At the last art meeting, the team made a push to get me to print out the Dawnshine novel I've been working on.  I haven’t worked on it in almost three years and it’s currently a half-finished rough draft.  Amazingly, I don’t hate it.  And I usually dislike every bit of writing I do, even the writing some company has paid me for.  So I started looking through it.  It hasn't been revised yet, though I will revise some of it before I print out the half of it that’s done.  Going through it, and with so much time since I last looked at it, I've noticed a strong lack of visual details.  I was planning on working on details after the rough draft was finished.  But as it stands, I don’t really think it will help the art team visualize things, but I could be wrong.  Maybe it’s helpful for them to read.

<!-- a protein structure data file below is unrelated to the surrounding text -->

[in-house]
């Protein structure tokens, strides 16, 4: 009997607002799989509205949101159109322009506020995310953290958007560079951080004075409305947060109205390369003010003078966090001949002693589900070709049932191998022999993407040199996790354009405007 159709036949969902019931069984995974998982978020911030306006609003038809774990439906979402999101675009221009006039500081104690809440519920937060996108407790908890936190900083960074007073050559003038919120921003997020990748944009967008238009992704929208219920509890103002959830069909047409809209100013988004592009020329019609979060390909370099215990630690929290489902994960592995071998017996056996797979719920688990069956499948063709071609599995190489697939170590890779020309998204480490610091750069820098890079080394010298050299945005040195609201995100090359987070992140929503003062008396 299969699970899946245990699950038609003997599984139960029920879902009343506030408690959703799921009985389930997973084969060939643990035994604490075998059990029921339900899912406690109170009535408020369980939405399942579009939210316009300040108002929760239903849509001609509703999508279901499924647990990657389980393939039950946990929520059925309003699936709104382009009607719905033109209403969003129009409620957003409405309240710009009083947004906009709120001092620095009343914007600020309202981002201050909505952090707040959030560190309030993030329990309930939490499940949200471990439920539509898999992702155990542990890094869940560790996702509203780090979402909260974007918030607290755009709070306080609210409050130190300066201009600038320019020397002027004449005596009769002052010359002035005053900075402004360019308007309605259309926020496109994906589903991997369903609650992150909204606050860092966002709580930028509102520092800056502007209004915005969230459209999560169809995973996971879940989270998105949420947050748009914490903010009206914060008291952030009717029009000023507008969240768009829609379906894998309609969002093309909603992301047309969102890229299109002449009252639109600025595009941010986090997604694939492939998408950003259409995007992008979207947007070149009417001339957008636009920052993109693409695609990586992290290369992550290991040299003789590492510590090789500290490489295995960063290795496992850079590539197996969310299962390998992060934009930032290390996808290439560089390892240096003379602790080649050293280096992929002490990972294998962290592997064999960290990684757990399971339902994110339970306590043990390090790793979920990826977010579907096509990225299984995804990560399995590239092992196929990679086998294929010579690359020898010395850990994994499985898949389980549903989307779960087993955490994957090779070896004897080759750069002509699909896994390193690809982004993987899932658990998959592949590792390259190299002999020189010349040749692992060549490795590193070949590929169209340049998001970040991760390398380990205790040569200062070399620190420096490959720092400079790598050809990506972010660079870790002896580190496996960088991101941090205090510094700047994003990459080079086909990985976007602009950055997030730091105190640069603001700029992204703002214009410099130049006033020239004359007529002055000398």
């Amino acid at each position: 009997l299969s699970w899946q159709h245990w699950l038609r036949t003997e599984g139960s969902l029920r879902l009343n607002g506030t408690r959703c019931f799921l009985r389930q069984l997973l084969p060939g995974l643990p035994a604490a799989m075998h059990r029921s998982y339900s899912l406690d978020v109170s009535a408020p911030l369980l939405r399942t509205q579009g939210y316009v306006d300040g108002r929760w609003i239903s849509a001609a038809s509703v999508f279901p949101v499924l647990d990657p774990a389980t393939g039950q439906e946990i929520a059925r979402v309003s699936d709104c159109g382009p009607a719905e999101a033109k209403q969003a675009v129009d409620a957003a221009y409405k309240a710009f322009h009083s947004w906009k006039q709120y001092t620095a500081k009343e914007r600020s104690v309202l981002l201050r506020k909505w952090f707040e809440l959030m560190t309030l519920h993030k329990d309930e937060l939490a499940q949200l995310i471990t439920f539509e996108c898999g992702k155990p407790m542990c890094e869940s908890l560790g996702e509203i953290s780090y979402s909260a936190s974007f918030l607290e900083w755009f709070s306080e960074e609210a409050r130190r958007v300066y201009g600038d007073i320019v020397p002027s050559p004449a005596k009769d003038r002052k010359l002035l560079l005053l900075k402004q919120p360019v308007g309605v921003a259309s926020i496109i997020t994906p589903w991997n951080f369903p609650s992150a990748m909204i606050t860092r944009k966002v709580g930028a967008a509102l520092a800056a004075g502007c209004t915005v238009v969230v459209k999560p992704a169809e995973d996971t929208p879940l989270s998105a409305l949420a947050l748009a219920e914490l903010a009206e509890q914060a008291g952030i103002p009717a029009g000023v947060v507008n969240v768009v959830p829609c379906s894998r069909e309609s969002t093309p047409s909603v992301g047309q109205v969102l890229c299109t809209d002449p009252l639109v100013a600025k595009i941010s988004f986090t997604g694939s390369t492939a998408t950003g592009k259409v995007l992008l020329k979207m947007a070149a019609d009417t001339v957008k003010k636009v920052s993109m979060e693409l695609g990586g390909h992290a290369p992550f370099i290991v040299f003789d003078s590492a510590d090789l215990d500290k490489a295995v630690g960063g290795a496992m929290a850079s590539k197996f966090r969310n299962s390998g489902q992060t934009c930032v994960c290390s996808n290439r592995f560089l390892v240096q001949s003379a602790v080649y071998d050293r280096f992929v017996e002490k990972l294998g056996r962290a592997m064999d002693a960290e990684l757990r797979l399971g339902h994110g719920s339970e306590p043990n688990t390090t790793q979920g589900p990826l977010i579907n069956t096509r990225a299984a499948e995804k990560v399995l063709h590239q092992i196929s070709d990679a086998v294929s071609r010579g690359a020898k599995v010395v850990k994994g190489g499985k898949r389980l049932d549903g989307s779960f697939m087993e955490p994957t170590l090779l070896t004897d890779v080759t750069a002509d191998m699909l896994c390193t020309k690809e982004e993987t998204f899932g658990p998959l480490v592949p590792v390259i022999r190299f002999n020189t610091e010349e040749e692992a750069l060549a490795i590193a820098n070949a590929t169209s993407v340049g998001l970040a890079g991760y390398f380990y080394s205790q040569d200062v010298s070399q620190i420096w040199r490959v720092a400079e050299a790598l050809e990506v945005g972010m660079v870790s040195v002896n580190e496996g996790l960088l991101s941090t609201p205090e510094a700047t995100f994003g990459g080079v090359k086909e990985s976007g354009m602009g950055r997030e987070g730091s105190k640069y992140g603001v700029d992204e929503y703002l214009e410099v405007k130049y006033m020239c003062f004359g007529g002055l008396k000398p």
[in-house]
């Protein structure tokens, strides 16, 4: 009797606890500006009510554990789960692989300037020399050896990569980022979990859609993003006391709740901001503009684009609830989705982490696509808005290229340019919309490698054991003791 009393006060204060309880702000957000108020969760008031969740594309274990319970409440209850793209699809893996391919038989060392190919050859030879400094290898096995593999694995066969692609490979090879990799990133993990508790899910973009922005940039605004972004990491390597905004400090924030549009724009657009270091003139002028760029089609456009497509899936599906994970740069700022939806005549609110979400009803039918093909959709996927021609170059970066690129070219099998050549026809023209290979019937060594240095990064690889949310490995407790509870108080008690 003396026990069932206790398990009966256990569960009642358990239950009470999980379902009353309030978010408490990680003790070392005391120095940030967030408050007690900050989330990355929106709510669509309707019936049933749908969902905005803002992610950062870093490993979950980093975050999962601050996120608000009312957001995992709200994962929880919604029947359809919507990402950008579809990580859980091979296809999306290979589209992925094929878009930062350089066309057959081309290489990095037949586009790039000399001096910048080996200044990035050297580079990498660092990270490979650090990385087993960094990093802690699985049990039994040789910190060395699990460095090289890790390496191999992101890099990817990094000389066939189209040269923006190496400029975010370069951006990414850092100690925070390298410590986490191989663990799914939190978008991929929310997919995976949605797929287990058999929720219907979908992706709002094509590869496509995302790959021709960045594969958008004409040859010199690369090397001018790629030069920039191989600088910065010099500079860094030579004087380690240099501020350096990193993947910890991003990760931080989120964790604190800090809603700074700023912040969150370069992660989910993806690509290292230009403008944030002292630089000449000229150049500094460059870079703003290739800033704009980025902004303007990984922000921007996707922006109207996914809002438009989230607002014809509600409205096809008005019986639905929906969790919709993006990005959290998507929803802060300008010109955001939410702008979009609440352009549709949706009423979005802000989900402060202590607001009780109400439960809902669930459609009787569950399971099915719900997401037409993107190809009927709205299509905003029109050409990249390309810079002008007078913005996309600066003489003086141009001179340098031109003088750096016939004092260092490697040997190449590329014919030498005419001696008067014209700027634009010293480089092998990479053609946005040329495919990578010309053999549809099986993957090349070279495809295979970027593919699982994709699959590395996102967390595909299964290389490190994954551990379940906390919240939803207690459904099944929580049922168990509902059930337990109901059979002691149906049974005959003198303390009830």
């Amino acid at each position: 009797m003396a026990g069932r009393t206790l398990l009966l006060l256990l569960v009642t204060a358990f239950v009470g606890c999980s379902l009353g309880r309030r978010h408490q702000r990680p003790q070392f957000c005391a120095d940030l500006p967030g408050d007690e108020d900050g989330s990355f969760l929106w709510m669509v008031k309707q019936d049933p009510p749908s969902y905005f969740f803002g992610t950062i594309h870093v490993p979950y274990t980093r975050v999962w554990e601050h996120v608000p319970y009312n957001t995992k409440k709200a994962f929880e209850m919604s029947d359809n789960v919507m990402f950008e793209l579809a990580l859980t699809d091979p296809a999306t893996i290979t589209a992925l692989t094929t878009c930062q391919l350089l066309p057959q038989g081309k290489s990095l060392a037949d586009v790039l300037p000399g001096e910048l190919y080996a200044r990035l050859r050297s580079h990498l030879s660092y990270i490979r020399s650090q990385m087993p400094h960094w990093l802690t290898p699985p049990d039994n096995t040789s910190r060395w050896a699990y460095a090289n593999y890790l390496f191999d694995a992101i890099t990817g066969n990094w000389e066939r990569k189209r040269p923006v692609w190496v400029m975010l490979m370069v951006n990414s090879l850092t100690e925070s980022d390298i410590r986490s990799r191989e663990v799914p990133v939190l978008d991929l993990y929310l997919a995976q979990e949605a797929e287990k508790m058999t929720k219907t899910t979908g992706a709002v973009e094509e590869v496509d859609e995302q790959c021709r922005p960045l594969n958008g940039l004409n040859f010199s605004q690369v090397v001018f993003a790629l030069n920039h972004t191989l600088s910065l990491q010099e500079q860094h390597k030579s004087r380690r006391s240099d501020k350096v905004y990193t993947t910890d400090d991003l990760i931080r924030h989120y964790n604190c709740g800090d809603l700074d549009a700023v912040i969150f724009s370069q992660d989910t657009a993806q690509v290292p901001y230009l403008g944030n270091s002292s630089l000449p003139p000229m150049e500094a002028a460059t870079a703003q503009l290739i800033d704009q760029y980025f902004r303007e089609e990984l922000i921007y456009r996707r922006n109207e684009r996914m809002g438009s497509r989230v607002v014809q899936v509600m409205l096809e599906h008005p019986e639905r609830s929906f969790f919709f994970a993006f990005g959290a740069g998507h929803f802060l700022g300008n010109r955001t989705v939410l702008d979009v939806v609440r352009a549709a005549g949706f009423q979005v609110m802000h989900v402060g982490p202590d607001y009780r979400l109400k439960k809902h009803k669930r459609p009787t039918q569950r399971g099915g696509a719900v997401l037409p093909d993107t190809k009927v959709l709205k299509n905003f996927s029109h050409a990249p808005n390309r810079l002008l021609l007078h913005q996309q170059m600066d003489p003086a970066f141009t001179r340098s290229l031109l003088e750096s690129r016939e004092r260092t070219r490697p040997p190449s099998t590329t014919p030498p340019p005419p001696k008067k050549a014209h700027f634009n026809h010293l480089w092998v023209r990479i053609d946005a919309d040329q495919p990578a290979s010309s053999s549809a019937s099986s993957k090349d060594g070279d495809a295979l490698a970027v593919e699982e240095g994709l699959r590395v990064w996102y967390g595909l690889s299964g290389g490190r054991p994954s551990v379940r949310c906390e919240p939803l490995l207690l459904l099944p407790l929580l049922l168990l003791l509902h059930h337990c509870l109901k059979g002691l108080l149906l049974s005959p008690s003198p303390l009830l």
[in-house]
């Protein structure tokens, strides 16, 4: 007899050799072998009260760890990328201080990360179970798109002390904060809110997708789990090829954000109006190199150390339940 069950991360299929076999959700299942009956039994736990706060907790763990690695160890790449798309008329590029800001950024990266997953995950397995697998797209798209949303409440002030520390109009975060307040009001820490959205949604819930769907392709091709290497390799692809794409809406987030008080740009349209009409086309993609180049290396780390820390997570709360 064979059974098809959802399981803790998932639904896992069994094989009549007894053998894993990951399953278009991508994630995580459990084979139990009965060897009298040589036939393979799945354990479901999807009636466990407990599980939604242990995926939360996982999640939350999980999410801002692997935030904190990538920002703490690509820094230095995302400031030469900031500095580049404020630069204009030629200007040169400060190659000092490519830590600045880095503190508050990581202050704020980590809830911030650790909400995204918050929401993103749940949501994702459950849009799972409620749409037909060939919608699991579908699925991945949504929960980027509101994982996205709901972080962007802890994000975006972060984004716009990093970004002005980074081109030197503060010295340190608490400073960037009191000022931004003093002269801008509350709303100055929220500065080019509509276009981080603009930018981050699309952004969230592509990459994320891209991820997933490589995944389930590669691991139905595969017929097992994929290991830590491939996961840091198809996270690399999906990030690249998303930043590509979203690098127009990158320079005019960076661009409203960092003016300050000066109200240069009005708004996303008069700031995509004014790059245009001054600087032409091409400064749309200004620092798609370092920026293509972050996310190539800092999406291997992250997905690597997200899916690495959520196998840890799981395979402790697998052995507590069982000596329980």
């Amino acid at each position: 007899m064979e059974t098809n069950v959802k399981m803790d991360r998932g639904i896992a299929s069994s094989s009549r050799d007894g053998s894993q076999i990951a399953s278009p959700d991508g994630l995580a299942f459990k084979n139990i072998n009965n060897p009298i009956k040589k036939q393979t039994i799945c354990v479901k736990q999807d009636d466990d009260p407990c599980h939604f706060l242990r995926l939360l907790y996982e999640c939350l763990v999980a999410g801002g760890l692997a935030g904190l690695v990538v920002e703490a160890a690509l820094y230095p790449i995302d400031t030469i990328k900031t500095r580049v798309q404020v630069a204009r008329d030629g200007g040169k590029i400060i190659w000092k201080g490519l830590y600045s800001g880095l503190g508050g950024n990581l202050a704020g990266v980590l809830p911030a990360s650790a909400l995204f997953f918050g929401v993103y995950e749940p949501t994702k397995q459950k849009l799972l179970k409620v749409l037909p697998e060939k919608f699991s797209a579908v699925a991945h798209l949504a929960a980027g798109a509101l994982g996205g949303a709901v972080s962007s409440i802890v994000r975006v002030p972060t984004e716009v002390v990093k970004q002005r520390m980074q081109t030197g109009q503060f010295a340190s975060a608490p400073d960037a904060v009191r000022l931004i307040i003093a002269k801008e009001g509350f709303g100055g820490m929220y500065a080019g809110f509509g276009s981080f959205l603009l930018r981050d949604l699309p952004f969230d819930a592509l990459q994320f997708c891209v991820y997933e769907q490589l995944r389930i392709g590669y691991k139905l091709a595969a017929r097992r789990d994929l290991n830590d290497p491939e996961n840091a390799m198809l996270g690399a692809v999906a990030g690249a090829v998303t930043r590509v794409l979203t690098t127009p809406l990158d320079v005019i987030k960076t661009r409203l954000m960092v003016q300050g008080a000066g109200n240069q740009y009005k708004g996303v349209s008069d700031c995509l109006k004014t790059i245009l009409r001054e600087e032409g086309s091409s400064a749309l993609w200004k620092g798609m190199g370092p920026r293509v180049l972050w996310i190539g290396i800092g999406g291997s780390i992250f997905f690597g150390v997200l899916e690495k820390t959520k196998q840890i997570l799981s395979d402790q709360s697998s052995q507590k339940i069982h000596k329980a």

There are some things I know I’ll need to change—things that were changed as I laid out the zones.  For example, Elaeria can see Old Kayne as she walks from the Great Kaynish Senate to Droyman Square.  I've since moved Old Kayne, so that will need to be changed.  The Neg Wath and Sherites have become far more important in the world.  I didn't originally see the Neg Wath as a playable faction or important in the world.  Now they’re a huge part of it.  Aside from that, I’m pretty happy with the novel, though I think it’s going to really throw off fantasy readers that are used to reading about events and magic.  All of the fantasy elements, though they’re present, take a far backseat.  The Dawncaster could easily be a contemporary story about a teenage girl surviving in and escaping an abusive home—certainly not anything like what most fantasy readers are used to.  Dawnshine is a really grim, brutal, and depressing place.